What does depolarization cause? Contraction
Oxygen poor blood is called Deoxygenated blood
Which are the largest veins in the body? Inferior and Superior Vena Cava (IVC; SVC)
Deoxygenated blood enters the IVC and SVC and is received into the Right Atrium (RA)
From the RA blood flows through the Tricuspid Valve
From the Tricuspid valve blood flows to the Right Ventricle (RV)
From the RV blood is pumped through the Pulmonic valve
From the Pulmonic valve the blood is sent out of the heart via the Pulmonary arteries
From the Pulmonary arteries blood is returned to the Lungs
Oxygen rich blood is pumped from the lungs to the Pulmonary veins
From the Pulmonary veins blood is received into the Left Atrium (LA)
From the Left atrium blood flows through the Bicuspid Valve (mitral)
From the Bicuspid valve blood flows to the Left Ventricle (LV)
From the Left ventricle blood is pumped through the Aortic valve
From the Aortic valve the blood is sent out of the heart via the Aorta
From the Aorta blood is returned to the Body
What cells present in the lungs are responsible for taking in O2 and removing CO2? Alveoli
What is the Apex of the heart? Lower portion of the heart made up primarily of the left ventricle
What is the Base of the heart? Upper portion of the heart; contains large vessels (Pulmonary Arteries and Aorta)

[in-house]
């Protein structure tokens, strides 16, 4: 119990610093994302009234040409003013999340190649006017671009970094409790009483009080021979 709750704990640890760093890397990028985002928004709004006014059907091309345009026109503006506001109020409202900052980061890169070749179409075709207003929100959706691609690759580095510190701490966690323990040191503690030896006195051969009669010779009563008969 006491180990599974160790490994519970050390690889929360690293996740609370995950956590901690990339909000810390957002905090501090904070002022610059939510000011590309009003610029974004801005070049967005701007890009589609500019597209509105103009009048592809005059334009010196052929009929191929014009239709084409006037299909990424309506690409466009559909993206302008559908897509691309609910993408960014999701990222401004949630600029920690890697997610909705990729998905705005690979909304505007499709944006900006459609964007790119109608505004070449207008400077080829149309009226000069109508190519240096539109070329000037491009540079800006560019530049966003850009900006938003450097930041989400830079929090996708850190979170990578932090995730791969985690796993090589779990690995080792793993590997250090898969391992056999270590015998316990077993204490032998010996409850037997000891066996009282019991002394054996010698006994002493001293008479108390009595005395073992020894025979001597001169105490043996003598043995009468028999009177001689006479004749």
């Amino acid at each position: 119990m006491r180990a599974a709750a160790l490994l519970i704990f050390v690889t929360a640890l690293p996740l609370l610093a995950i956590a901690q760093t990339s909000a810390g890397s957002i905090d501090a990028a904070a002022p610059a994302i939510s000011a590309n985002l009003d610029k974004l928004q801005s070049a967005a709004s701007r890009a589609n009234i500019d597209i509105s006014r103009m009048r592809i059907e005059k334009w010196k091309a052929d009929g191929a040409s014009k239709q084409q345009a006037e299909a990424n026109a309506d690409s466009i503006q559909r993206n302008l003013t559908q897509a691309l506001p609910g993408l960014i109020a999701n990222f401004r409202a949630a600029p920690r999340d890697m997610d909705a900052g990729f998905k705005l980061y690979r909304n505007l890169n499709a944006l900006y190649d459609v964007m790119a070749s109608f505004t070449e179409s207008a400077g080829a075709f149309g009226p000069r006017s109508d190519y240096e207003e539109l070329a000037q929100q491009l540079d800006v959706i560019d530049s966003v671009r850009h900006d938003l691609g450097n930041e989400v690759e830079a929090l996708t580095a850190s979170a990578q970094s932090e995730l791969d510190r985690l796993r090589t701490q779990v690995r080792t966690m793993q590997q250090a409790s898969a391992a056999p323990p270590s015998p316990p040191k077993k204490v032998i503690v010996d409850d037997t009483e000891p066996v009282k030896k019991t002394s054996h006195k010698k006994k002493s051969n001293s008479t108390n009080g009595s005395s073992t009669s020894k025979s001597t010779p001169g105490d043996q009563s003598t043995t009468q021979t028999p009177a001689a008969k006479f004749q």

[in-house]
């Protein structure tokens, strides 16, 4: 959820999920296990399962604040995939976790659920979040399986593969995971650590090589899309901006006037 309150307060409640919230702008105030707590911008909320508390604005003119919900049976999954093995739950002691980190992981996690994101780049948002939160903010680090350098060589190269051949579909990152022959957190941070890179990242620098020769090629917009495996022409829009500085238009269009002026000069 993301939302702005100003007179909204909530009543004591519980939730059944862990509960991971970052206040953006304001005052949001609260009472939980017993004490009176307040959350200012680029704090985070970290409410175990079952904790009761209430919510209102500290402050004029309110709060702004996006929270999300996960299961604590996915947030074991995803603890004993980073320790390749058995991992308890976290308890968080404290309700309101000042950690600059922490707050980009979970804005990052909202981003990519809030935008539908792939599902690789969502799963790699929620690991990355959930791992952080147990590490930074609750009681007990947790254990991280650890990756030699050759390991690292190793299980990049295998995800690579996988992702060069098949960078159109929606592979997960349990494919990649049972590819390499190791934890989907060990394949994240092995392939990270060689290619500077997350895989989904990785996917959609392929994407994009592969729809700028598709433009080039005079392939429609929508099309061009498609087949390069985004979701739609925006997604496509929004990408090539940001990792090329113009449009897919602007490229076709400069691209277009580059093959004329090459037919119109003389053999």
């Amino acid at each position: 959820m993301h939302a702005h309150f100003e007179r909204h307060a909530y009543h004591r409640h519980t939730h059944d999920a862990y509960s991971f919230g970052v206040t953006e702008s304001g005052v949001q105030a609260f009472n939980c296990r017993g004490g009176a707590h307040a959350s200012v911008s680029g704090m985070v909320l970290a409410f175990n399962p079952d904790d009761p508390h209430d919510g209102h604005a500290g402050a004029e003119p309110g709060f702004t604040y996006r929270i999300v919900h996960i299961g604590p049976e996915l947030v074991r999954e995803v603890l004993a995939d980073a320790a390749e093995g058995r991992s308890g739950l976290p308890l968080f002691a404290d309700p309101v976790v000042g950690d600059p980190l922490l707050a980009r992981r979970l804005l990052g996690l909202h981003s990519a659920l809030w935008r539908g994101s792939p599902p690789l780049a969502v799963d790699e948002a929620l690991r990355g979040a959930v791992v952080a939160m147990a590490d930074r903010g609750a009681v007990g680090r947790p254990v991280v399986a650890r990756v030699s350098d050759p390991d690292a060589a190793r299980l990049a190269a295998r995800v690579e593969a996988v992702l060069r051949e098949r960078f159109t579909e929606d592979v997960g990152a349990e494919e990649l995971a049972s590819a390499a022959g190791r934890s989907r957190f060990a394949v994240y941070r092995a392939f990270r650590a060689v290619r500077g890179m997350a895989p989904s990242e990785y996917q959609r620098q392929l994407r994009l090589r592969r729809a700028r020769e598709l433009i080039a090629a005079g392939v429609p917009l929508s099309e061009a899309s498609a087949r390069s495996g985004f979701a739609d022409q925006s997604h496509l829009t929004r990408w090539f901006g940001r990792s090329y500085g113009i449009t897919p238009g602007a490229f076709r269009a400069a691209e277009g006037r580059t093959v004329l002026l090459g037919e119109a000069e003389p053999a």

Where is 2/3 of the heart positioned? Left side of the body
Where is 1/3 of the heart positioned? Right side of the body
Which is the most important and largest chamber of the heart? Left ventricle because it is responsible for pumping blood to the entire body
What is the purpose of the valves in the heart? Prevent backflow
Atrioventricular valves (AV valves) Tricuspid and Bicuspid/mitral valves
Semilunar valves (SL valves) Pulmonic and Aortic valves
Electrocardiogram (EKG) Recording of the electrical activity of the heart
Conduction System The number of times the heart beats in one minute
What purpose does the impulse have in the conduction system? As it reaches an area of the heart it tells that portion to contract
Why is there a 1/10 of a second delay before the impulse is relayed beyond the AV node? This fraction in time allows for the atria to empty before the ventricle contracts; valves close after the delay and prevent backflow
If Atrioventricular valves are opened what valves must be closed? Semilunar valves (Aortic and Pulmonic valves)
If Semilunar valves are open what valves must be closed? Atrioventricular valves (Tricuspid and Bicuspid valves)
What holds the valves in place? Chordae tendons and Papillary muscles
What is the movement of charged particles (ions) across the cell membrane, resulting in polarization or depolarization called? Action Potential
In a normal state of Polarization (resting) there are More + Ions outside the cell and more - ions inside the cell
In a normal state of Depolarization (contracting) there are More - Ions outside the cell and more + ions inside the cell
What is the baseline that represents no electrical activity called? Isoelectric line (aka flat line as in polarization)
A deflection away from the base line either up or down would be called? Wave (up is + and down is -)
Small gap between two waves that shows no electrical activity is called? Segment
A time period that consists of one wave and one segment is called? Interval
Two or more waves together form? Complex (QRS Complex)
One cardiac cycle = One heartbeat
One heartbeat = One systole + one diastole
What conditions can be diagnosed using an EKG machine? Arrhythmia, MI, Tachycardia, Bradycardia, confirm functionality of an external pacemaker
Created by: monkmaroni